Becoming Orthodox

I was asked by an enquirer how to continue the journey towards membership of the Orthodox Church in our Coptic Orthodox community, and I responded in this way…

God bless you in your continuing spiritual journey into union with him, by the indwelling Holy Spirit.

I became a member of the Coptic Orthodox Church in 1994, after 4 or 5 years of serious enquiry, and I was ordained a priest 9 years ago in 2009. When I became Orthodox it was perhaps more difficult because the Coptic Orthodox, and other Orthodox Churches in the UK, were very ethnically focussed and mostly used languages other than English. It was very providential that I was able to become part of the Coptic Orthodox Church in a community within the Church which used English. But now, there are so many youth and children for whom English is the first language, and certainly in the places where I pray, there is an increasing use of English at all times, with a varying mixture of Arabic and Coptic.

The journey has several components not least – spiritual, theological and practical. Even when we are not formally Orthodox and have not been received into the Church we can begin to develop a more Orthodox spirituality, a more Orthodox theological understanding, and a more Orthodox practice.

The aim of the Orthodox spiritual life is union with God by the indwelling Holy Spirit and the practice of unceasing prayer, therefore everything in the Church life is intended to support and encourage and facilitate this relationship with God. Praying from the Agpeya in the morning and evening develops a space in the day which roots us in God’s presence, but the Scriptures instruct us to pray without ceasing, and we do this, through the use and development of the habit of praying the Jesus Prayer. This is the short prayer – Lord, Jesus Christ, Son of God, have mercy on me. We can also use it to pray for others, Lord Jesus Christ, Son of God, have mercy on X. And we can use it to express repentance, Lord Jesus Christ, Son of God, have mercy on me, a sinner. What is important is that we try to pray this prayer with attention as much as possible.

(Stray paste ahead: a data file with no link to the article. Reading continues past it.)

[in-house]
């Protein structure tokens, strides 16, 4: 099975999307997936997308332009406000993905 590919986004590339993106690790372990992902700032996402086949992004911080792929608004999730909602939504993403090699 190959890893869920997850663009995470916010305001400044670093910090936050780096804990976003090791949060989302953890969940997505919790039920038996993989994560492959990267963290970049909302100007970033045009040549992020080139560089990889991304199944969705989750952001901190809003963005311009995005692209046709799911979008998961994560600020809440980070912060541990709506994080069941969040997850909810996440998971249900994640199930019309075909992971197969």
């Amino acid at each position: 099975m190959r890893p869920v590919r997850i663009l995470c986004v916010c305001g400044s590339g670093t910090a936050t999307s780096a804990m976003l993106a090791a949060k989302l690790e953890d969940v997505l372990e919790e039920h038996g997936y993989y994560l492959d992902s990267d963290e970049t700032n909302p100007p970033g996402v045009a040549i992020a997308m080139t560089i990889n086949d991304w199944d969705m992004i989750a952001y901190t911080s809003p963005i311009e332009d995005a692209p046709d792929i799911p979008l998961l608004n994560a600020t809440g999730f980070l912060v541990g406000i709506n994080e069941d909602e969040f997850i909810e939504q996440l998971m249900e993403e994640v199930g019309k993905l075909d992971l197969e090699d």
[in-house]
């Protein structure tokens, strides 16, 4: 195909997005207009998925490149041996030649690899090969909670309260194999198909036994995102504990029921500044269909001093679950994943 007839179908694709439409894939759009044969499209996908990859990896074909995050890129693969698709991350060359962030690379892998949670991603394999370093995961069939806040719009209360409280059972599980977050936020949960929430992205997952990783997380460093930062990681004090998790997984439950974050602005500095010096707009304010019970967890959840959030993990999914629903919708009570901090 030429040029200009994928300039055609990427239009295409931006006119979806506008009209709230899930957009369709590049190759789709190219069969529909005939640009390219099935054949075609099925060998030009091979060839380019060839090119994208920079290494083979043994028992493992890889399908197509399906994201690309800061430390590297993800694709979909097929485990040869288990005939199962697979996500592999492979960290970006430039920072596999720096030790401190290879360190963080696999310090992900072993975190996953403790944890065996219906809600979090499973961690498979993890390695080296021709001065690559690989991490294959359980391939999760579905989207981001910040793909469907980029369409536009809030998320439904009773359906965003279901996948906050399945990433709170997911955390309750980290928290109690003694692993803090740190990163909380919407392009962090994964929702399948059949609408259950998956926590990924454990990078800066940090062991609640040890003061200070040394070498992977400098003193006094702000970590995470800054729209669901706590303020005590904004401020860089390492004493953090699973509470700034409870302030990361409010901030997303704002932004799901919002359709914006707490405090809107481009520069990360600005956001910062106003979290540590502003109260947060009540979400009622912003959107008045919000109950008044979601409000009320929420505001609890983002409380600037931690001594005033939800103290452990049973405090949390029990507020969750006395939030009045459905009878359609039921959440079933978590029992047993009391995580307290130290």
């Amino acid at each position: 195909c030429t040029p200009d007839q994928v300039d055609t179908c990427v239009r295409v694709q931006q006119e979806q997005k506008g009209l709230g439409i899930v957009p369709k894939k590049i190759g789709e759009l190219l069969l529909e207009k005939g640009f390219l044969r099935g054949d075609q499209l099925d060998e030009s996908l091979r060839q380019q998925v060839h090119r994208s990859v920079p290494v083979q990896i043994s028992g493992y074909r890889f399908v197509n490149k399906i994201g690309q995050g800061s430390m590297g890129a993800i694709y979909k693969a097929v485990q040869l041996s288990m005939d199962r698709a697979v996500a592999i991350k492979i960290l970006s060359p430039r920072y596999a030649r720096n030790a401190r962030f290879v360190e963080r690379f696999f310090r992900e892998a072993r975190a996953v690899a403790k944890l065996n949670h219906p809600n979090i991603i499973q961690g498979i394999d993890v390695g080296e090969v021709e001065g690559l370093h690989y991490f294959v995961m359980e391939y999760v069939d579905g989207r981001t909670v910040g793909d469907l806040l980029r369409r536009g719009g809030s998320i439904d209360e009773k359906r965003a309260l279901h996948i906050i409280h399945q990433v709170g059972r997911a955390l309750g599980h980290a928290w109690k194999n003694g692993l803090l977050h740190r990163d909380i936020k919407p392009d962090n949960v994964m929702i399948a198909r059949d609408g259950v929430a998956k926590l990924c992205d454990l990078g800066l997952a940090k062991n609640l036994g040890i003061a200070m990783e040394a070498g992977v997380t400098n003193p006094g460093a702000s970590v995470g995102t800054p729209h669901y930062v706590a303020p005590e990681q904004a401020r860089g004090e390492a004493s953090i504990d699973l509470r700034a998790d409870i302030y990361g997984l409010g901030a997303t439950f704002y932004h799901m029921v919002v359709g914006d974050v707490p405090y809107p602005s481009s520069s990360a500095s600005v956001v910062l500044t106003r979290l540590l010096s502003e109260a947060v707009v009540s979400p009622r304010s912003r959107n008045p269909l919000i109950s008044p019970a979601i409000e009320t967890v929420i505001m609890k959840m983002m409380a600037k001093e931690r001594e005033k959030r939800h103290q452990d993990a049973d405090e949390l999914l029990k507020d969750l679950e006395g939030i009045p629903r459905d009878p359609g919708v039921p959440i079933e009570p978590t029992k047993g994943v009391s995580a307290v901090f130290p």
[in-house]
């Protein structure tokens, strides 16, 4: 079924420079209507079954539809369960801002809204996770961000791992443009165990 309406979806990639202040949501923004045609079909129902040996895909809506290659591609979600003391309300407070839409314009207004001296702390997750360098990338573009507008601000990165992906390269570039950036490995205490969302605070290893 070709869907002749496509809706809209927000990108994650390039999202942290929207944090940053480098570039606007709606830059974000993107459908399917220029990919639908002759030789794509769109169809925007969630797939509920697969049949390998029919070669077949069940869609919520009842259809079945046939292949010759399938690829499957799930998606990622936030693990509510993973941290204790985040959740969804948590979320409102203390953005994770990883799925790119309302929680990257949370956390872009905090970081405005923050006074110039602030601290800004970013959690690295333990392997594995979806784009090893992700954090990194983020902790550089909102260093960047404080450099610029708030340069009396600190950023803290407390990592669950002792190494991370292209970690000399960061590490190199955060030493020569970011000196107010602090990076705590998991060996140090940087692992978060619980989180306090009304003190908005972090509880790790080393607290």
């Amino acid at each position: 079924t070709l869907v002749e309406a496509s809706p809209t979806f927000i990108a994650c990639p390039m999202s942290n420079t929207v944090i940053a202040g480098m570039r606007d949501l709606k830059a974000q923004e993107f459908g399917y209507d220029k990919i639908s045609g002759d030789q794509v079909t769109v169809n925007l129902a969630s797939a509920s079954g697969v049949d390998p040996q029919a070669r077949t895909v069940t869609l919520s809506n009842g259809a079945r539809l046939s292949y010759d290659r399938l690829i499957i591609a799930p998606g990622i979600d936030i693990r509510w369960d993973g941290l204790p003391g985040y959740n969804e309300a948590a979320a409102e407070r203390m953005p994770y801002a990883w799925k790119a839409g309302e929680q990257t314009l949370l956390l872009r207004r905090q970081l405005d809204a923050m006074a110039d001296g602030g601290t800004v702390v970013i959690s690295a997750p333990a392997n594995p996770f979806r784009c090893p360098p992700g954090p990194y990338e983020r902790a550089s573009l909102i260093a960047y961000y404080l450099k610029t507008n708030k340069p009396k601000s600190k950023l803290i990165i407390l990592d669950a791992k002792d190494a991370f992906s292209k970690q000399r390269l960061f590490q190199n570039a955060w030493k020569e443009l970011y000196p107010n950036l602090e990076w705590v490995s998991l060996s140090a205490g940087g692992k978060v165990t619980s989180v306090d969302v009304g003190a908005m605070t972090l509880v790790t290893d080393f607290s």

We should also begin to thank God for everything that we receive each day, and to watch our thoughts and attitudes so that we repent immediately and frequently. If we have pressing needs or concerns for others, then these should also drive us to prayer, so that with the Agpeya, the Jesus Prayer, thanksgiving, repentance and frequent supplications, we are very often turning to God in prayer. We do not do this to please God, or as if we have to convince him, but prayer itself, from the heart, leads us into God’s presence, and in his presence is life and light.

As soon as we become aware that we have fallen away from the remembrance of God we should begin again, and every time we forget God we should take up the Jesus Prayer again, or pray the Lord’s Prayer. At the beginning, while establishing a habit, this requires effort and persistence, but in time the remembrance of God comes easier if we seek it always, and the presence of God, who says to the heart – I am with you – is the reward of prayer.